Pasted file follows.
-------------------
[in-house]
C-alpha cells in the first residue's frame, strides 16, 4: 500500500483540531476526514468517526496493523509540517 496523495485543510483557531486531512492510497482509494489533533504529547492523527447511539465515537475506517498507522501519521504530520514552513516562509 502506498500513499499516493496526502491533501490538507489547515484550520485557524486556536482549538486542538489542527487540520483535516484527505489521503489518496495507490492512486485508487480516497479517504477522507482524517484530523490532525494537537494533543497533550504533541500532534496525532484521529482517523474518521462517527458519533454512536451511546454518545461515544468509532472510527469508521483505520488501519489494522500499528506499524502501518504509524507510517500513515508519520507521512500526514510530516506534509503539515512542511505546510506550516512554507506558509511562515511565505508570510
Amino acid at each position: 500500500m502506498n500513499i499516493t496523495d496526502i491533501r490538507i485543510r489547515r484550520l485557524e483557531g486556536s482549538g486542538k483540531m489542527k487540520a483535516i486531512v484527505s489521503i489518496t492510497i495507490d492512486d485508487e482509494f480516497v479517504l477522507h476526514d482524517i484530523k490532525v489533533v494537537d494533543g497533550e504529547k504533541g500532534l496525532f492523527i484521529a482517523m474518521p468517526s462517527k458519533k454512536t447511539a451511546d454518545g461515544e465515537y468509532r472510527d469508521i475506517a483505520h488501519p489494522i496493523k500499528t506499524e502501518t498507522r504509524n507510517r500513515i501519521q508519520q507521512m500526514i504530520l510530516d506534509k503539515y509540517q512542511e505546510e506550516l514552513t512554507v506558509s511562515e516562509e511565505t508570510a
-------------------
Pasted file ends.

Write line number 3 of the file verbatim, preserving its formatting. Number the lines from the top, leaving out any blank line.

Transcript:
Amino acid at each position: 500500500m502506498n500513499i499516493t496523495d496526502i491533501r490538507i485543510r489547515r484550520l485557524e483557531g486556536s482549538g486542538k483540531m489542527k487540520a483535516i486531512v484527505s489521503i489518496t492510497i495507490d492512486d485508487e482509494f480516497v479517504l477522507h476526514d482524517i484530523k490532525v489533533v494537537d494533543g497533550e504529547k504533541g500532534l496525532f492523527i484521529a482517523m474518521p468517526s462517527k458519533k454512536t447511539a451511546d454518545g461515544e465515537y468509532r472510527d469508521i475506517a483505520h488501519p489494522i496493523k500499528t506499524e502501518t498507522r504509524n507510517r500513515i501519521q508519520q507521512m500526514i504530520l510530516d506534509k503539515y509540517q512542511e505546510e506550516l514552513t512554507v506558509s511562515e516562509e511565505t508570510a